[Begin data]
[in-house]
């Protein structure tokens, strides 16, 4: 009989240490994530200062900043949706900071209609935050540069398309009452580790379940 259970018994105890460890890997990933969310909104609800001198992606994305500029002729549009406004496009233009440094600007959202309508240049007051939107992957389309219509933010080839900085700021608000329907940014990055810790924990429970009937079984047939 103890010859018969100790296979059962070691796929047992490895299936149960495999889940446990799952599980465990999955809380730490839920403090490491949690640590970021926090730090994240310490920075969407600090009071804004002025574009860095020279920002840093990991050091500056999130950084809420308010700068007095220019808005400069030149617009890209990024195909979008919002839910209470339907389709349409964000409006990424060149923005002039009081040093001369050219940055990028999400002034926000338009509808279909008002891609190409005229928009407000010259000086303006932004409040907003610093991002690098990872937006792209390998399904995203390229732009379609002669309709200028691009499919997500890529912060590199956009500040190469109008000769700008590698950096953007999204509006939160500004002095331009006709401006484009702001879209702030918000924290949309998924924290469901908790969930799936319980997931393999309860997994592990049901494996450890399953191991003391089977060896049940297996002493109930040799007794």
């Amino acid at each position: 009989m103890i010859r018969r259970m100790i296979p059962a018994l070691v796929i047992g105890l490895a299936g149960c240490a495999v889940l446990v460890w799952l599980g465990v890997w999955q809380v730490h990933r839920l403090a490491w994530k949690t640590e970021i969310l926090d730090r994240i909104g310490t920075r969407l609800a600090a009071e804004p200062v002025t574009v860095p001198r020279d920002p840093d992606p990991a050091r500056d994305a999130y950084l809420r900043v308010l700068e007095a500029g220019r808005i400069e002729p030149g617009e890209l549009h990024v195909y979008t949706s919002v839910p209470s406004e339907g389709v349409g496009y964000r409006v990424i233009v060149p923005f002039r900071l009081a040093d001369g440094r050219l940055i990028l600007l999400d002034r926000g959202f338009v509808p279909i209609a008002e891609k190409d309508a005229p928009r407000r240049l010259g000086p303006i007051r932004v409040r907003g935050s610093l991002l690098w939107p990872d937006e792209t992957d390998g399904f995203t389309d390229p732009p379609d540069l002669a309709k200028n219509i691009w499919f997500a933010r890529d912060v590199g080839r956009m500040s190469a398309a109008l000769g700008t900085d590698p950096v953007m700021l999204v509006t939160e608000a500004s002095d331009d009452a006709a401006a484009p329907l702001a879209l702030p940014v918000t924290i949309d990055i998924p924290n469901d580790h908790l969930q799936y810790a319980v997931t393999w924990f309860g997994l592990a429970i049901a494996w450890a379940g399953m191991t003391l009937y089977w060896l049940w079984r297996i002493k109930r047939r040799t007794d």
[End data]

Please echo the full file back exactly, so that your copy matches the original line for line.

[in-house]
């Protein structure tokens, strides 16, 4: 009989240490994530200062900043949706900071209609935050540069398309009452580790379940 259970018994105890460890890997990933969310909104609800001198992606994305500029002729549009406004496009233009440094600007959202309508240049007051939107992957389309219509933010080839900085700021608000329907940014990055810790924990429970009937079984047939 103890010859018969100790296979059962070691796929047992490895299936149960495999889940446990799952599980465990999955809380730490839920403090490491949690640590970021926090730090994240310490920075969407600090009071804004002025574009860095020279920002840093990991050091500056999130950084809420308010700068007095220019808005400069030149617009890209990024195909979008919002839910209470339907389709349409964000409006990424060149923005002039009081040093001369050219940055990028999400002034926000338009509808279909008002891609190409005229928009407000010259000086303006932004409040907003610093991002690098990872937006792209390998399904995203390229732009379609002669309709200028691009499919997500890529912060590199956009500040190469109008000769700008590698950096953007999204509006939160500004002095331009006709401006484009702001879209702030918000924290949309998924924290469901908790969930799936319980997931393999309860997994592990049901494996450890399953191991003391089977060896049940297996002493109930040799007794």
């Amino acid at each position: 009989m103890i010859r018969r259970m100790i296979p059962a018994l070691v796929i047992g105890l490895a299936g149960c240490a495999v889940l446990v460890w799952l599980g465990v890997w999955q809380v730490h990933r839920l403090a490491w994530k949690t640590e970021i969310l926090d730090r994240i909104g310490t920075r969407l609800a600090a009071e804004p200062v002025t574009v860095p001198r020279d920002p840093d992606p990991a050091r500056d994305a999130y950084l809420r900043v308010l700068e007095a500029g220019r808005i400069e002729p030149g617009e890209l549009h990024v195909y979008t949706s919002v839910p209470s406004e339907g389709v349409g496009y964000r409006v990424i233009v060149p923005f002039r900071l009081a040093d001369g440094r050219l940055i990028l600007l999400d002034r926000g959202f338009v509808p279909i209609a008002e891609k190409d309508a005229p928009r407000r240049l010259g000086p303006i007051r932004v409040r907003g935050s610093l991002l690098w939107p990872d937006e792209t992957d390998g399904f995203t389309d390229p732009p379609d540069l002669a309709k200028n219509i691009w499919f997500a933010r890529d912060v590199g080839r956009m500040s190469a398309a109008l000769g700008t900085d590698p950096v953007m700021l999204v509006t939160e608000a500004s002095d331009d009452a006709a401006a484009p329907l702001a879209l702030p940014v918000t924290i949309d990055i998924p924290n469901d580790h908790l969930q799936y810790a319980v997931t393999w924990f309860g997994l592990a429970i049901a494996w450890a379940g399953m191991t003391l009937y089977w060896l049940w079984r297996i002493k109930r047939r040799t007794d």